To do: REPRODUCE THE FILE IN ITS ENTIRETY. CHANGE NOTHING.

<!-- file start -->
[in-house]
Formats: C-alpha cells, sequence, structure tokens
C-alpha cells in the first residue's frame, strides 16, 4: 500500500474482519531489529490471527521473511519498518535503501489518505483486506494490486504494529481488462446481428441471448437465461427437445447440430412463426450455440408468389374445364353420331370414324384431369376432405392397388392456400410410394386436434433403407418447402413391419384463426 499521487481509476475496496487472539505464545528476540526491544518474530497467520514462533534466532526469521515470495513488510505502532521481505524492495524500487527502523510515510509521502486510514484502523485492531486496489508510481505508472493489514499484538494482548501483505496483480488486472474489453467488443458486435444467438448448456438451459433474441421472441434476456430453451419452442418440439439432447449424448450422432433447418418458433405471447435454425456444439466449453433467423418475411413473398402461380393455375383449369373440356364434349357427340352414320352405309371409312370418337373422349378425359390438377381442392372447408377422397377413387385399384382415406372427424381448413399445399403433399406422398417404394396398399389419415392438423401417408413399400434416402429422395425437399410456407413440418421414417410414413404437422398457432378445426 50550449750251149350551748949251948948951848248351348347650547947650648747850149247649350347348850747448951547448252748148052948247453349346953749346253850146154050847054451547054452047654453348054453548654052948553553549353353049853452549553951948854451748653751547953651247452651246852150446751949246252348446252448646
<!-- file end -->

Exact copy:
[in-house]
Formats: C-alpha cells, sequence, structure tokens
C-alpha cells in the first residue's frame, strides 16, 4: 500500500474482519531489529490471527521473511519498518535503501489518505483486506494490486504494529481488462446481428441471448437465461427437445447440430412463426450455440408468389374445364353420331370414324384431369376432405392397388392456400410410394386436434433403407418447402413391419384463426 499521487481509476475496496487472539505464545528476540526491544518474530497467520514462533534466532526469521515470495513488510505502532521481505524492495524500487527502523510515510509521502486510514484502523485492531486496489508510481505508472493489514499484538494482548501483505496483480488486472474489453467488443458486435444467438448448456438451459433474441421472441434476456430453451419452442418440439439432447449424448450422432433447418418458433405471447435454425456444439466449453433467423418475411413473398402461380393455375383449369373440356364434349357427340352414320352405309371409312370418337373422349378425359390438377381442392372447408377422397377413387385399384382415406372427424381448413399445399403433399406422398417404394396398399389419415392438423401417408413399400434416402429422395425437399410456407413440418421414417410414413404437422398457432378445426 50550449750251149350551748949251948948951848248351348347650547947650648747850149247649350347348850747448951547448252748148052948247453349346953749346253850146154050847054451547054452047654453348054453548654052948553553549353353049853452549553951948854451748653751547953651247452651246852150446751949246252348446252448646